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    Author(s): Barbara S. Burns; Henry, Jr. Trial
    Date: 2000
    Source: In: McManus, Katherine A.; Shields, Kathleen S.; Souto, Dennis R., eds. Proceedings: Symposium on sustainable management of hemlock ecosystems in eastern North America. Gen. Tech. Rep. NE-267. Newtown Square, PA: U.S. Department of Agriculture, Forest Service, Northeastern Forest Experiment Station. 177-180.
    Publication Series: General Technical Report (GTR)
    Station: Northeastern Research Station
    PDF: View PDF  (329.29 KB)

    Description

    Following an outbreak of spring hemlock looper in 1991, ten hemlocks in each of fifteen study plots were monitored annually through 1999. Although some mortality occurred within two years after defoliation, and additional mortality occurred in plots which were subsequently disturbed by logging, most defoliated trees recovered. Twenty-four percent of the trees with 90% defoliation and 43% with 100% defoliation were dead by 1999. Trunk and root collar wounds were more common on dead or unhealthy trees. Overall, tree crown condition improved. In the spring of 1993, only 14% of trees in heavily defoliated plots were in good condition. Six years later, 73% were rated as good. Trees with dead tops usually recovered, maintaining wildlife cover and other values, but the defect may affect timber quality. Three categories of risk are suggested by this study: 40% defoliation (mortality not expected), 50-80% (light risk in of mortality), and 90-100% (moderate risk of mortality). Stand assessment two years after defoliation by spring hemlock looper provides an accurate picture of expected mortality, as long as no additional disturbance occurs.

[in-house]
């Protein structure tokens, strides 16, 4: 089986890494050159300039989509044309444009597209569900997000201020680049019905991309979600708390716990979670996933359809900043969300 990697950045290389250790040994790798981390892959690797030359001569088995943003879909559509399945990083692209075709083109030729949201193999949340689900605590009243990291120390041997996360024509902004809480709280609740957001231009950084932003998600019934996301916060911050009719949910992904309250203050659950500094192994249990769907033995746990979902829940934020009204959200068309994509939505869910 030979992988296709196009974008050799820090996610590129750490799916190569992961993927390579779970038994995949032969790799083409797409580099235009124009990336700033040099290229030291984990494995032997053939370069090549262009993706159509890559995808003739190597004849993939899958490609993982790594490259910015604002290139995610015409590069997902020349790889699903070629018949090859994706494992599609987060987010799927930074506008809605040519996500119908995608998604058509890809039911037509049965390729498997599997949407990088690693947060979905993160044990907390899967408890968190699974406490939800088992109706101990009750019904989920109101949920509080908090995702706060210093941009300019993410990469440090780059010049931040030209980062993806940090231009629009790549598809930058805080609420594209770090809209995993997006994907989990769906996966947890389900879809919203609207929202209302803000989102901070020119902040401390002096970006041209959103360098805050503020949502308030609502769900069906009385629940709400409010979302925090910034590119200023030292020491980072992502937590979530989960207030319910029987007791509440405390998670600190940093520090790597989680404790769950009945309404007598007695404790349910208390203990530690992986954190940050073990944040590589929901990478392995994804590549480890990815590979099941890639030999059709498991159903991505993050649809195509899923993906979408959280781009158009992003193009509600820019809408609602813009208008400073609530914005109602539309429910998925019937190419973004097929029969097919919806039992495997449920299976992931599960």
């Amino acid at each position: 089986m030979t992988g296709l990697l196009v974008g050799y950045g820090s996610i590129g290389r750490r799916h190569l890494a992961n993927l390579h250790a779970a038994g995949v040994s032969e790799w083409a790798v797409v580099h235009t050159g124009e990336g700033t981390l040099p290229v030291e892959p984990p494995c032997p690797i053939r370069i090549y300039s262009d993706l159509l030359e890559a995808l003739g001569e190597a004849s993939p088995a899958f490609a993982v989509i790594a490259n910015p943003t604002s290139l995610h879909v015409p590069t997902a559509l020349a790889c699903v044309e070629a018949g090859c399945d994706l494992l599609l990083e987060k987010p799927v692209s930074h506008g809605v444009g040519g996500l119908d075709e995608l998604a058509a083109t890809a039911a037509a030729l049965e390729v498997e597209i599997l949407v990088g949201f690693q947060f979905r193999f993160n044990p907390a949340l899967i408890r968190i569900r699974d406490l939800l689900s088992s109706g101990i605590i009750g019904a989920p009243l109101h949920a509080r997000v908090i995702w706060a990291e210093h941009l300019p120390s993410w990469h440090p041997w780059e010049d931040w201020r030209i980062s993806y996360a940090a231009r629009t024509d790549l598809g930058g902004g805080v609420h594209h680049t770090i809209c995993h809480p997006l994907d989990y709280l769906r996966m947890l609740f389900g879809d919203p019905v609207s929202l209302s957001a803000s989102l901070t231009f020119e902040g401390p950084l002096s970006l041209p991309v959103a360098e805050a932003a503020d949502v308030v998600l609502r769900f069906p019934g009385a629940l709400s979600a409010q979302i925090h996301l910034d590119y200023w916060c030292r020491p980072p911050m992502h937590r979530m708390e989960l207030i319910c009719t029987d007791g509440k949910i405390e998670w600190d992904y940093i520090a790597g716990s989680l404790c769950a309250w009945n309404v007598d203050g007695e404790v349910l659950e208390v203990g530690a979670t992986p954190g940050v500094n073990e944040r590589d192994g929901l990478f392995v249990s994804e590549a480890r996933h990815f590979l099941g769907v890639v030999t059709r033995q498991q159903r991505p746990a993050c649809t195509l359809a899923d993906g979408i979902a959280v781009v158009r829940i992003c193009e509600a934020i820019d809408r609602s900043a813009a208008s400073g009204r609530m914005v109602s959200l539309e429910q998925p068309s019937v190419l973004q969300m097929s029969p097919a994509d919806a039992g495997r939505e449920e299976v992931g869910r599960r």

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    Citation

    Burns, Barbara S.; Trial, Henry, Jr. 2000. Recovery of hemlock in Vermont from defoliation by the spring hemlock looper, Lambdina athasaria (Walker). In: McManus, Katherine A.; Shields, Kathleen S.; Souto, Dennis R., eds. Proceedings: Symposium on sustainable management of hemlock ecosystems in eastern North America. Gen. Tech. Rep. NE-267. Newtown Square, PA: U.S. Department of Agriculture, Forest Service, Northeastern Forest Experiment Station. 177-180.

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